There are only two kinds of story, holds a quote often attributed to Leo Tolstoy: a man goes on a journey, or a stranger comes to town. When it set about producing A Beginner’s Guide to the Internet, a “community service video” geared to viewers unfamiliar with the World Wide Web, internet portal company Lycos went with the latter. That stranger, a history teacher and aspiring comedian named Sam Levin, comes to a town named Tick Neck, Pennsylvania, his car having broken down early in a cross-country drive to a gig in Las Vegas. In order to update his manager/sister on the situation, he stops into the rural hamlet’s only diner and orders “coffee, half regular and half decaf — and the telephone book.”
Sam doesn’t make a call; instead he unplugs the diner’s phone, connects the line to his computer, looks up his internet service provider’s local number, and (after the requisite modem sounds) gets on the information superhighway. Today we know few activities as mundane as going online at a coffee shop, but the townspeople, innocent even of e‑mail, are transfixed. Sam shows a couple of kids how to search for information on haunted houses and college scholarships, and soon the students become the teachers, demonstrating online games to friends, chat rooms to a cranky old-timer (“I don’t like this word network at all. Network of what? Spies, probably”) and even state government feedback forms to the mayor of Tick Neck (who describes herself as “not much with a keyboard”).
Though at times it feels like the 1950s, the year was 1999, perhaps the last moment before America’s complete internet saturation — before social media, before streaming video, before blogs, before almost everything popular online today. “The video for Internet ‘newbies’ starring John Turturro was made available for free rental on the community service shelf of over 4,000 Blockbuster Video stores, West Coast Video stores, public school libraries and classrooms across the United States,” says a contemporary article at Newenglandfilm.com. “The production was funded by Lycos who has instituted a campaign to better educate the public about the World Wide Web.”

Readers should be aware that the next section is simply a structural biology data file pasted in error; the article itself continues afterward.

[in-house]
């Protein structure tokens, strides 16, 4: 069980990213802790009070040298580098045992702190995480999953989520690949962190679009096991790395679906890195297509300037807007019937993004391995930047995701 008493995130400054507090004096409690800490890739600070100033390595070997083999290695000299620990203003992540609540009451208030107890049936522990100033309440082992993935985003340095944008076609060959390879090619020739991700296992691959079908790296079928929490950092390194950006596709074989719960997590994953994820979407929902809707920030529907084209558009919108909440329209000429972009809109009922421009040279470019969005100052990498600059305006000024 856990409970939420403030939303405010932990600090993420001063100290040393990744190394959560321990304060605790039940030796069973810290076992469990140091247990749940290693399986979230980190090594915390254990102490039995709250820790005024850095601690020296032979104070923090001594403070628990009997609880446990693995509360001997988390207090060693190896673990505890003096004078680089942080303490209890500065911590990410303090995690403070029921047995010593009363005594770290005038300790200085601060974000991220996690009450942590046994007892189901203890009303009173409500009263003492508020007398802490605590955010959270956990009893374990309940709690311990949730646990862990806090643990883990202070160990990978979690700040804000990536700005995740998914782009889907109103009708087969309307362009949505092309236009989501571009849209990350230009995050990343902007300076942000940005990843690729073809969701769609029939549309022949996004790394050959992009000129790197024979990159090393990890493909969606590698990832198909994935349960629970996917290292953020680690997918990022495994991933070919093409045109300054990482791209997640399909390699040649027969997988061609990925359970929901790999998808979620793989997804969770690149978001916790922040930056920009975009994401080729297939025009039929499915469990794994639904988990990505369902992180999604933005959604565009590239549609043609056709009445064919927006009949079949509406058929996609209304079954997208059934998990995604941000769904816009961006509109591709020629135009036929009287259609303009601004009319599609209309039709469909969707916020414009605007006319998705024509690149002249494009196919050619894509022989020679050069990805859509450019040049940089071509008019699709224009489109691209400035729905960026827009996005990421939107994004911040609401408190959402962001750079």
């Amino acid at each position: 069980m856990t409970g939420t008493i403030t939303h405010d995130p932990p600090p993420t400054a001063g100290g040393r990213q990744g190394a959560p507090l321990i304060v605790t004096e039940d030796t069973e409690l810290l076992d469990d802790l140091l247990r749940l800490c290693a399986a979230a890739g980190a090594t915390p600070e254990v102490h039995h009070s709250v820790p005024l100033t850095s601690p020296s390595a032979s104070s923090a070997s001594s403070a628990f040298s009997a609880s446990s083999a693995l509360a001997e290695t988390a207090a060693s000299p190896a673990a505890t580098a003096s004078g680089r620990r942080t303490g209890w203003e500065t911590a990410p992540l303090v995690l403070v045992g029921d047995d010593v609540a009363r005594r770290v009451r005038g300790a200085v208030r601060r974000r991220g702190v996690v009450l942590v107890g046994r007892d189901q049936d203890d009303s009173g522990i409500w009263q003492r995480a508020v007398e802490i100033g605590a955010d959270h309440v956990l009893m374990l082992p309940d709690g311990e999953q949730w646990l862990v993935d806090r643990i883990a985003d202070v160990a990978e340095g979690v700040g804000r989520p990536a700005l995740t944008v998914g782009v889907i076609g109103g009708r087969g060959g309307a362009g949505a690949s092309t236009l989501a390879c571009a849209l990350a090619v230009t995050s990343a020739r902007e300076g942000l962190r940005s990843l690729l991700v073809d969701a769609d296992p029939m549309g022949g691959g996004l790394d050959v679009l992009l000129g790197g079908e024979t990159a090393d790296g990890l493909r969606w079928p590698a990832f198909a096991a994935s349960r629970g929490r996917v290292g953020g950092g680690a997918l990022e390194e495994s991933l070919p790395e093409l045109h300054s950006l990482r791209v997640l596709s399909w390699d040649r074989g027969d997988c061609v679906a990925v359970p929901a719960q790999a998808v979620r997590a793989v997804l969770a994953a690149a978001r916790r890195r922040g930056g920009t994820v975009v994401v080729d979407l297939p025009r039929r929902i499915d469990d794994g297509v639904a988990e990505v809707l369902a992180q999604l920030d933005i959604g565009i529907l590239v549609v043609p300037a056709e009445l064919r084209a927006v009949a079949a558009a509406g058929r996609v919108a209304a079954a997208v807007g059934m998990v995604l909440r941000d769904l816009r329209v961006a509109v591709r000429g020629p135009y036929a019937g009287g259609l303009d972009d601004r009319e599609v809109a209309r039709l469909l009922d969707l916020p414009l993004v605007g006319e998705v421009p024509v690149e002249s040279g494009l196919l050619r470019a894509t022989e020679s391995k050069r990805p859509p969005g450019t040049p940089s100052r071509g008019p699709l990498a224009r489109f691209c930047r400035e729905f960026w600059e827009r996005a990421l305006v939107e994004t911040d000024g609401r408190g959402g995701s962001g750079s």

Those of us on the Web in the 1990s will remember Lycos, which ran one of the popular search engines before the age of Google. Launched in 1994 as a research project at Carnegie Mellon University in Pittsburgh (which might explain A Beginner’s Guide to the Internet’s setting), Lycos was in 1999 the most visited online destination in the world, and the next year Spanish telecommunications company Telefónica acquired it for a cool $12.5 billion. Turturro, not to be outdone, had in 1998 ascended to a high level of the countercultural zeitgeist with his role in the Coen brothers’ The Big Lebowski, the purple-clad bowler Jesus Quintana — very much not a stranger anyone would want going online with their kids, but Turturro has always had a formidable range.
History hasn’t recorded how many newbies A Beginner’s Guide to the Internet helped to start surfing the Web, but the video remains a fascinating artifact of attitudes to the internet during its first period of enormous growth. “My family doesn’t own a computer,” the young boy tells Sam, “and my dad doesn’t like ’em. He says facts are facts.” (That last sentence, innocuous at the time, does take on a new resonance today.) The boy’s teenage sister excitedly describes the internet as “like going to the library, department store, and post office, all at the same time.” Entering his credit card number to buy an auto-repair manual for the skeptical mechanic, Sam says (with a strange defensiveness) that “it’s completely private. I’ve done it before and it’s not a problem.” As with any stranger of legend who comes to town, Sam leaves Tick Neck a changed place — though not nearly as much as the Tick Necks of the world have since been changed by the internet itself.
Based in Seoul, Colin Marshall writes and broadcasts on cities and culture. His projects include the book The Stateless City: a Walk through 21st-Century Los Angeles and the video series The City in Cinema. Follow him on Twitter at @colinmarshall or on Facebook.